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I am dual-booting Windows 7 and Ubuntu, both installed on separate partitions. I don't need Ubuntu anymore. How can I remove the Ubuntu partition(s) and add the reclaimed space to my Windows 7 partition for saving files in Windows?

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We can probably dupe this to How to remove Ubuntu and put Windows back on?, since Emerson Hseih's answer there includes this. (And this may be expected to be a pretty important part, for most people, of removing Ubuntu and either putting Windows back on or continuing to use the existing Windows system as the sole OS.) –  Eliah Kagan Mar 25 at 5:47

8 Answers 8

Well, the Ubuntu community is sorry to see you go ... :)

  • Press Windows Key + R to get the run box, type diskmgmt.msc and press enter

enter image description here

  • As in the screenshot, you'll see one or more "healthy" partitions next to your C: drive.
  • Right-click the Linux one(s) and "Delete Volume"
  • If Windows 7 was preinstalled on your computer, please ensure you don't remove recovery partitions, etc.
  • The space formerly occupied by Linux should now say "Unallocated".
  • Right-click on C: and "Extend Volume" to increase the size of drive C using the unallocated space.
  • If you were using grub to dual-boot (most probably), then you may need the Windows CD to fix the boot manager and make Windows 7 bootable again.
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After this you may encounter Booting issues with windows 7 make sure you have Windows cd to Fix the Boot manager. –  atenz May 17 '12 at 7:44
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@Sudheesh Two additional things you might also consider. When Ubuntu was installed it may also have created a swap partition. You could also delete this. (Just be sure it is the swap partition you delete!) Secondly, you will not be able to reclaim the space if it is inside a "logical partition" and the windows is in a primary partition. Or vice-versa. (It is hard to provide general advice. If we knew more about how your drive is currently partitioned it would be easier to make suggestions.) –  irrational John May 17 '12 at 12:27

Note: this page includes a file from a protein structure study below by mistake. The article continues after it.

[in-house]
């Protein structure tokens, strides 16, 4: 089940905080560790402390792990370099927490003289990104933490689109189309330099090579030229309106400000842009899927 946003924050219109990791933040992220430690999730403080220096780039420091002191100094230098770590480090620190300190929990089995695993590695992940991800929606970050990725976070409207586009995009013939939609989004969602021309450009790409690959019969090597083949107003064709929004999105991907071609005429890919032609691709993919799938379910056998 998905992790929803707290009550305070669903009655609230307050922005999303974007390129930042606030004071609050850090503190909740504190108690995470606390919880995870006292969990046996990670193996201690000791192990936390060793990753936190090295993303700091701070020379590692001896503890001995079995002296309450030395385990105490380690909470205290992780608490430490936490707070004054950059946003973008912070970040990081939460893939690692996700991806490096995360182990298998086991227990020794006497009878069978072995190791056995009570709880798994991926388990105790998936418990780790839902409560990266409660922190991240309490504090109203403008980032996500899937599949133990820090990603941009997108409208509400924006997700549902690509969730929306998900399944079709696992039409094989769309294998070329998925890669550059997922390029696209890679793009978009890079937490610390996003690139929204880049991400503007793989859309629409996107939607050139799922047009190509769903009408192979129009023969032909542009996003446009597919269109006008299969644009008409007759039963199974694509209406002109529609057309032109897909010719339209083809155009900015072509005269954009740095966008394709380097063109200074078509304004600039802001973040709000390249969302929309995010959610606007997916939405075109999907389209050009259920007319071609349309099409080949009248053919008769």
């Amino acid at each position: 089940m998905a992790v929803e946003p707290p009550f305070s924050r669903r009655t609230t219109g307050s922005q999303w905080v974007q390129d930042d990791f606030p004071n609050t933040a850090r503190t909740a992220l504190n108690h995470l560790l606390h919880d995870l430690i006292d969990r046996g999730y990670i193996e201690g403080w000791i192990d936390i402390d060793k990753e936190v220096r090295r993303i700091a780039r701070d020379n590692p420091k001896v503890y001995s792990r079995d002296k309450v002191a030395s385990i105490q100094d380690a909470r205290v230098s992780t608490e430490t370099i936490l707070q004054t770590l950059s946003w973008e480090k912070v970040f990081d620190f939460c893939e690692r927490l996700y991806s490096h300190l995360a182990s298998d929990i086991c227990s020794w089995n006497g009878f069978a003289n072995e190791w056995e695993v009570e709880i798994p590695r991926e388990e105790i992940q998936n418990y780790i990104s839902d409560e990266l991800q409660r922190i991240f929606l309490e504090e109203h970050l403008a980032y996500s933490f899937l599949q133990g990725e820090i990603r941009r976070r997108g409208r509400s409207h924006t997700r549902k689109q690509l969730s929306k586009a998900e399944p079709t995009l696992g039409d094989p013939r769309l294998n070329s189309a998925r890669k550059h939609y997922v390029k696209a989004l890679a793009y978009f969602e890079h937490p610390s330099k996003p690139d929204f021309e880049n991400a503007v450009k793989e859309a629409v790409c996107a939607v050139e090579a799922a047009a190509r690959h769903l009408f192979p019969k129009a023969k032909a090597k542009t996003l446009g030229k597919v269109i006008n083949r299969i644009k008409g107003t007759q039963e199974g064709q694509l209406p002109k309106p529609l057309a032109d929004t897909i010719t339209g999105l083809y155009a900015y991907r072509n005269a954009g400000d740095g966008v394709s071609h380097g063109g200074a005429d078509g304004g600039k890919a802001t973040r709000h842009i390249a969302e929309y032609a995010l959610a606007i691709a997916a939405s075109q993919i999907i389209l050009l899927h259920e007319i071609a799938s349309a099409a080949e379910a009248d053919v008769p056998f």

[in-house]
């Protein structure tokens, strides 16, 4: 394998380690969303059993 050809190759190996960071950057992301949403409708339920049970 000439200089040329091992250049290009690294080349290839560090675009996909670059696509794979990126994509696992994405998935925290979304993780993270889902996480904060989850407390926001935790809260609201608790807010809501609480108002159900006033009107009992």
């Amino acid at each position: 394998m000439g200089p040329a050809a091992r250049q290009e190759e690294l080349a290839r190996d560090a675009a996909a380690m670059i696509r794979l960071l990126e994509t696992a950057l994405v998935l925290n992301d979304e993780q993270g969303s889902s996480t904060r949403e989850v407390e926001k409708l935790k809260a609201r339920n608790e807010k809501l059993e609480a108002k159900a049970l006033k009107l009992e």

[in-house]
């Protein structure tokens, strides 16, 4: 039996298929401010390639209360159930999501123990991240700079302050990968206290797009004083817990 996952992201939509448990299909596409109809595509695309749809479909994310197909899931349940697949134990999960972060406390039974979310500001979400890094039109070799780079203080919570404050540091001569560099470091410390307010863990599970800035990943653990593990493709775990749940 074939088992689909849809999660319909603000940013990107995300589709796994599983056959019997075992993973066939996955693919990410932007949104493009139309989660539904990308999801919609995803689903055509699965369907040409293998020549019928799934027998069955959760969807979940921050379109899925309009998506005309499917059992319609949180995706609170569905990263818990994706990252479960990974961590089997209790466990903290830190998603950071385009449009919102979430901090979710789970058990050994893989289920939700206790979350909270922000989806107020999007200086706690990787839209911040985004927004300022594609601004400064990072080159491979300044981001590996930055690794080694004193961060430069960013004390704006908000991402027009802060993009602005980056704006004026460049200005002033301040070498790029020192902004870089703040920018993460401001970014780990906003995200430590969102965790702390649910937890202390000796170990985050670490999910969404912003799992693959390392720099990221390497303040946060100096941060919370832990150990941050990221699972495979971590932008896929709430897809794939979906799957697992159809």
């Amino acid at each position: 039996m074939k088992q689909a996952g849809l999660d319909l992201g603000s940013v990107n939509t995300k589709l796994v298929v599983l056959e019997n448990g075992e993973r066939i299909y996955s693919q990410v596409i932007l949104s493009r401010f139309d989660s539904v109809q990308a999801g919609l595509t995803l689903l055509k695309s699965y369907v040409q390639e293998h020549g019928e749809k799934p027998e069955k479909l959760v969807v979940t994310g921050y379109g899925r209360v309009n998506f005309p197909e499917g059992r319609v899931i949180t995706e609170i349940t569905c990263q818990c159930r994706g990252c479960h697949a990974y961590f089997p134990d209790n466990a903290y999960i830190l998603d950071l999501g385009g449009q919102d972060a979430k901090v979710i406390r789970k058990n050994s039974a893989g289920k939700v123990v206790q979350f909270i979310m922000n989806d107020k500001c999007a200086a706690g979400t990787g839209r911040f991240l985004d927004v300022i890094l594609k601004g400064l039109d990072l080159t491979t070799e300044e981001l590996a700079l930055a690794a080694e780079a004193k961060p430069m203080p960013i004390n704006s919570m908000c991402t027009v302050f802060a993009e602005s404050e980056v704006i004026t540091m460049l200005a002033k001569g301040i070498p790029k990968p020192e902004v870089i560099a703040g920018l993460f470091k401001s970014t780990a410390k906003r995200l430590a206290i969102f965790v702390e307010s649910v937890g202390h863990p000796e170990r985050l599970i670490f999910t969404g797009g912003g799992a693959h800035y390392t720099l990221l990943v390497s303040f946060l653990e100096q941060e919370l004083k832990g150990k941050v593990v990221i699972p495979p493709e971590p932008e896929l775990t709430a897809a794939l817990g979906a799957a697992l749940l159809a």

The ubuntu partition is now considered a "Recovery Partition" and does not allow me to delete it. What do I do? –  Navigatron Feb 15 '13 at 13:41
    
After doing this, the regular GUI option for "repair my computer" from the Windows 7 disk did not work. However, fictional_reality's solution below did work. –  BenB Nov 12 '13 at 17:48

You need to first fix your boot manager

  1. boot your system using windows installation cd
  2. go to "repair your system"
  3. use command prompt
  4. type bootrec /fixboot then hit enter
  5. type bootrec /fixmbr then hit enter
  6. exit

This time your system will boot directly into windows after doing this you can delete the partition as mentioned above.

This is the safe way to uninstall Ubuntu.

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This also works after following izx's solution. The normal GUI "repair my computer" did not work, but this did. –  BenB Nov 12 '13 at 17:48